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Closed-door budget negotiations to continue for key lawmakers

DES MOINES — Most lawmakers will stay in their home districts this week while legislative leaders continue their closed-door budget negotiations in Des Moines.

House Speaker Kraig Paulsen of Hiawatha said he doesn’t expect to call Republican House members back to the Capitol this week, but he was optimistic that negotiations “have turned a corner” in recent days.

“We’re getting into more details now,” Paulsen said after finishing a Friday morning taping of the “Iowa Press” public affairs program for Iowa Public Television. “For example, we had a very good conversation about education … Don’t misunderstand, we have a lot of work ahead of us, but I still think we had a productive week.”

The productiveness may have been in doubt early last week when Democrats and Republicans took swipes at one another: Gov. Terry Branstad saying there was “a new sheriff in town,” and Democrats putting up an online countdown to shutdown clock.

The current year budget ends on June 30. If there is no agreement made by then, government offices could close. Of course, lawmakers could pass extended or temporary budgets to move beyond the deadline.

Republicans suggested that it was the Democrats who were pushing for a shutdown because they frequently brought it up during their public comments.

“Pre-emptively blaming Democrats for a future government shutdown won’t work,” Senate President Jack Kibbie, D-Emmetsburg, said on Friday. “I hope the ridiculous accusation that Democrats want a government shutdown means Republicans are starting to realize that their game of ‘budget chicken’ with education and economic development isn’t popular with Iowans.”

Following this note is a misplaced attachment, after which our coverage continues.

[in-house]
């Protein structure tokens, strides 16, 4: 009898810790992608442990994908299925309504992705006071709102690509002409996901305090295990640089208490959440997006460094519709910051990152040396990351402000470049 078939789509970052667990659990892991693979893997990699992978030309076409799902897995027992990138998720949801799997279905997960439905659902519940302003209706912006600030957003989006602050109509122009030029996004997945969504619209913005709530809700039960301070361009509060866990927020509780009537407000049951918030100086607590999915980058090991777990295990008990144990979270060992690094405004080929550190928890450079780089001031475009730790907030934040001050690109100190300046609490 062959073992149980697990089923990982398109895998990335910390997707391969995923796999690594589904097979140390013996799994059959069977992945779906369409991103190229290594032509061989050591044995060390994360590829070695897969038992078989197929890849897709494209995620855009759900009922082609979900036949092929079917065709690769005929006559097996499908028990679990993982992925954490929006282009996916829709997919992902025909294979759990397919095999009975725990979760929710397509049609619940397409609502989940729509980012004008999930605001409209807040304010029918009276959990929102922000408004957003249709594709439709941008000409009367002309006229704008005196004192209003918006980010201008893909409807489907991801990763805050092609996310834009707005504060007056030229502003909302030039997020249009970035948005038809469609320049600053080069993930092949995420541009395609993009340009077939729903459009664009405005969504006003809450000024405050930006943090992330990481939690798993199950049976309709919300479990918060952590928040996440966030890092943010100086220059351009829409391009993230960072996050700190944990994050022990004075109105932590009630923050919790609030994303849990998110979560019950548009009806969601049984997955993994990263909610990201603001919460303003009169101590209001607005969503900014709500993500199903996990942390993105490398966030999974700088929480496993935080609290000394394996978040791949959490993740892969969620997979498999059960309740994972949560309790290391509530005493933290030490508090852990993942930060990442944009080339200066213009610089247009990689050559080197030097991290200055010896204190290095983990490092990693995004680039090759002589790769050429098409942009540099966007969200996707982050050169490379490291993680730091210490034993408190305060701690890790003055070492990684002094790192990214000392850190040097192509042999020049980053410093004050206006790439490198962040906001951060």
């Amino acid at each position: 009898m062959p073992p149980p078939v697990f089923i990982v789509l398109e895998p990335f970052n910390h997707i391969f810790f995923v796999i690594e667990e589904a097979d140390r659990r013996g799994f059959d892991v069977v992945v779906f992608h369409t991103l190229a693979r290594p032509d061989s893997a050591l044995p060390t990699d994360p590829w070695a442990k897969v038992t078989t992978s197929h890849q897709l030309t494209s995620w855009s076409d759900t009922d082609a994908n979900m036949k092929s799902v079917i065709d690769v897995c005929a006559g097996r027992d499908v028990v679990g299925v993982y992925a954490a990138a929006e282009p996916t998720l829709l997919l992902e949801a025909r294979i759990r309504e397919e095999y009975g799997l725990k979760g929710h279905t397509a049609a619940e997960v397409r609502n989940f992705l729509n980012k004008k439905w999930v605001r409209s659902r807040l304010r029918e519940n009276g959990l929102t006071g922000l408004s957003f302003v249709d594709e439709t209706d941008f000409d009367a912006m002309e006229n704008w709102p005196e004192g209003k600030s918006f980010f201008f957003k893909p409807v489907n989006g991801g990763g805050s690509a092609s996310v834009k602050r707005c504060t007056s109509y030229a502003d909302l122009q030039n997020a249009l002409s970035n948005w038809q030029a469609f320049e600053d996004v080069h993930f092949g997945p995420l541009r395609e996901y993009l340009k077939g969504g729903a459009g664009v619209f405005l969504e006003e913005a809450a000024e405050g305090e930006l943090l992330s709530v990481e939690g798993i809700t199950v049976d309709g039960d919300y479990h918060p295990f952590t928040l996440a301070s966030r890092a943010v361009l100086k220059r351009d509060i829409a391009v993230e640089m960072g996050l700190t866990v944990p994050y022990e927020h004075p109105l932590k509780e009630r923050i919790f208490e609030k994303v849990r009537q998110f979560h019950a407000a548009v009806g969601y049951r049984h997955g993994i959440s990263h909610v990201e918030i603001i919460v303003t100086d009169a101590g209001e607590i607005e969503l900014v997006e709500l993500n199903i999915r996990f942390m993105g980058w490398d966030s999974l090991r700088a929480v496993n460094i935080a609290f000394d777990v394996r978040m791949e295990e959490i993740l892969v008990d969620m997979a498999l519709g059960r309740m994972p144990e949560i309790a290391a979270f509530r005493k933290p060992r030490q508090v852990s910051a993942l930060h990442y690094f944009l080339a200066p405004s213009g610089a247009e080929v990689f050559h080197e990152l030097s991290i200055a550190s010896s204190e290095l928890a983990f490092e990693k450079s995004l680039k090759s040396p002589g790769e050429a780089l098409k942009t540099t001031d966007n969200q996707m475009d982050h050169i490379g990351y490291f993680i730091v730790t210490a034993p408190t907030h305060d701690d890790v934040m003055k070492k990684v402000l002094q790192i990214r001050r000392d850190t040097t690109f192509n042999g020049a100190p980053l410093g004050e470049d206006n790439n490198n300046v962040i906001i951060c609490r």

While budget negotiations may have slowed down business under the dome, the caucus season outside the Capitol grounds is starting to pick up.

Former Minnesota Gov. Tim Pawlenty is expected to formally announce his intention to seek the Republican nomination for president today.

Pawlenty’s supporters say he’s a Republican who can appeal to voters of both political parties, and they point to his electoral victories in traditionally blue Minnesota as evidence.

He’ll join a field that includes former Speaker of the House Newt Gingrich, U.S. Rep. Ron Paul of Texas and businessman Herman Cain as the announced candidates.Paul, meanwhile, has scheduled his own Iowa event on Monday. He intends to announce a legislative endorsement and introduce members of his campaign staff during a news conference set for the afternoon at his Ankeny campaign office.

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